I am delighted to support AmeriCorps Alums in their effort to eliminate taxation of the Eli Segal Education Award. As I know from first-hand experience, this change is long overdue.
In 2002, when I was privileged to be walking in Eli Segal's footsteps as CEO of the Corporation for National and Community Service, I briefed President Bush on a proposal -- later sent to Congress as the Citizen Service Act -- to re-authorize the agency and make some badly needed improvements in its programs. Of all the items we wanted to fix, the one that made the greatest impression on the President was our recommendation to exempt the Ed Award from taxation. He could scarcely believe that after giving a year or two of their lives to serving their country, AmeriCorps members had to pay taxes on the very modest gesture of appreciation they received from their nation. Not exactly a way to encourage the culture of citizenship and service the President had called for in his State of the Union address earlier that year!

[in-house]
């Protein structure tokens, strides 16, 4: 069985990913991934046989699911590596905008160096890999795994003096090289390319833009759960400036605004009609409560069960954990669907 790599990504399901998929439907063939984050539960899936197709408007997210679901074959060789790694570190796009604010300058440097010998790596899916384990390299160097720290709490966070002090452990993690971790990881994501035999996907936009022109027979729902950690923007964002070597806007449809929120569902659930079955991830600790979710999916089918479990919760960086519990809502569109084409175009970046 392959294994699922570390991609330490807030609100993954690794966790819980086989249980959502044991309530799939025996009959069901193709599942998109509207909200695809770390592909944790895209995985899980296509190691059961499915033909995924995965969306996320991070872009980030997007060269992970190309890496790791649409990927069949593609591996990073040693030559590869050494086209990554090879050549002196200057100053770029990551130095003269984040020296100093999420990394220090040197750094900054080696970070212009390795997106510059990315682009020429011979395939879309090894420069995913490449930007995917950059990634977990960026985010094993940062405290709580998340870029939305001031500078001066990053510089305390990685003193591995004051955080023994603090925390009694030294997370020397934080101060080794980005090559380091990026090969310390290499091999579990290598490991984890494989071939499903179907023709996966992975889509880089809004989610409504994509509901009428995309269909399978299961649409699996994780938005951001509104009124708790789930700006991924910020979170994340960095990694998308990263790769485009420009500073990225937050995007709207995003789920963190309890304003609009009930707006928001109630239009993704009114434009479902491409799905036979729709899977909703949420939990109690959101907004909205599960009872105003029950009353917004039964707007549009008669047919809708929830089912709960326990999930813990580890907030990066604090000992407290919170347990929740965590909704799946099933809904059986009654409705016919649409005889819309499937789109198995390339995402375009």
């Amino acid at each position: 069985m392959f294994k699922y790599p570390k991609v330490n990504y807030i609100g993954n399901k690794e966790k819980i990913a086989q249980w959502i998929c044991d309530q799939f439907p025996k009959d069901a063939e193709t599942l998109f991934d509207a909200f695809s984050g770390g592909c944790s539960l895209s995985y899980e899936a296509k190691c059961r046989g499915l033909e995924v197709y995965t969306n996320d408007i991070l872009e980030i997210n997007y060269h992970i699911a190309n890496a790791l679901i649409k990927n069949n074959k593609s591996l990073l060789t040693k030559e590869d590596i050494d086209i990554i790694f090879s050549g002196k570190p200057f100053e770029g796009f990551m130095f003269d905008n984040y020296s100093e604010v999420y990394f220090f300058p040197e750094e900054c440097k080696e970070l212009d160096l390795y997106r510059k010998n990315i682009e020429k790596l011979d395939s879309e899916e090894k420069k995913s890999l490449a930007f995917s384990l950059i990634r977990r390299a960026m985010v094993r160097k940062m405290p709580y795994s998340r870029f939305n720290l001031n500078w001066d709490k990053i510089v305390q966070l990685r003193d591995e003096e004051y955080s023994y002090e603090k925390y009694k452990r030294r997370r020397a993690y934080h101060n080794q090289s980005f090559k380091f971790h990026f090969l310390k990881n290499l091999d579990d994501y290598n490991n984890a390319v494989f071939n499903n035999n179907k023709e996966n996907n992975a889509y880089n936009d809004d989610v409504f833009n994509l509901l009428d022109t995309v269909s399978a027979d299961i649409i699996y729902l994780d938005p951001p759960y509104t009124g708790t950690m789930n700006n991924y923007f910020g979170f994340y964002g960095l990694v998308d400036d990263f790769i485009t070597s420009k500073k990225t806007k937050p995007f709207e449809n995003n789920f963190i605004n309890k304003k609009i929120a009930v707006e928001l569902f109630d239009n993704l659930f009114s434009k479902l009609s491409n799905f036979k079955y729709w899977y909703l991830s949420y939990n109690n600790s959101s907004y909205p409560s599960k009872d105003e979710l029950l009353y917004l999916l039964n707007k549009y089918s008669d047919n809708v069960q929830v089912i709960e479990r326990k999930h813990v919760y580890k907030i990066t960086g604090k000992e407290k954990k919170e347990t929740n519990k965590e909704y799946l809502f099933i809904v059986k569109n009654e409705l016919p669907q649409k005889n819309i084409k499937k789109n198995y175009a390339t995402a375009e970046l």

Yet, despite this strong White House support, the Citizen Service Act did not become law, nor has a subsequent effort by my successor, David Eisner. As a result, the Ed Award continues to be reduced by the tax collector and its value to AmeriCorps members has continued to diminish.
To be honest, I doubt if many of the public-spirited people who are considering joining AmeriCorps will be deterred by the prospect of paying tax on their Ed Awards (if they even know they will have to do so). But taxing the Ed Award sends a message that is already too prevalent in our society: no matter what one does personally to accomplish the work of democracy, citizenship is mostly about paying taxes. What's more: taxing Ed Awards doesn't even raise much money!
It's time to stop.
Professor of Public Affairs and Philanthropic Studies
Director and CEO, Corporation for National and Community Service, 1994-2003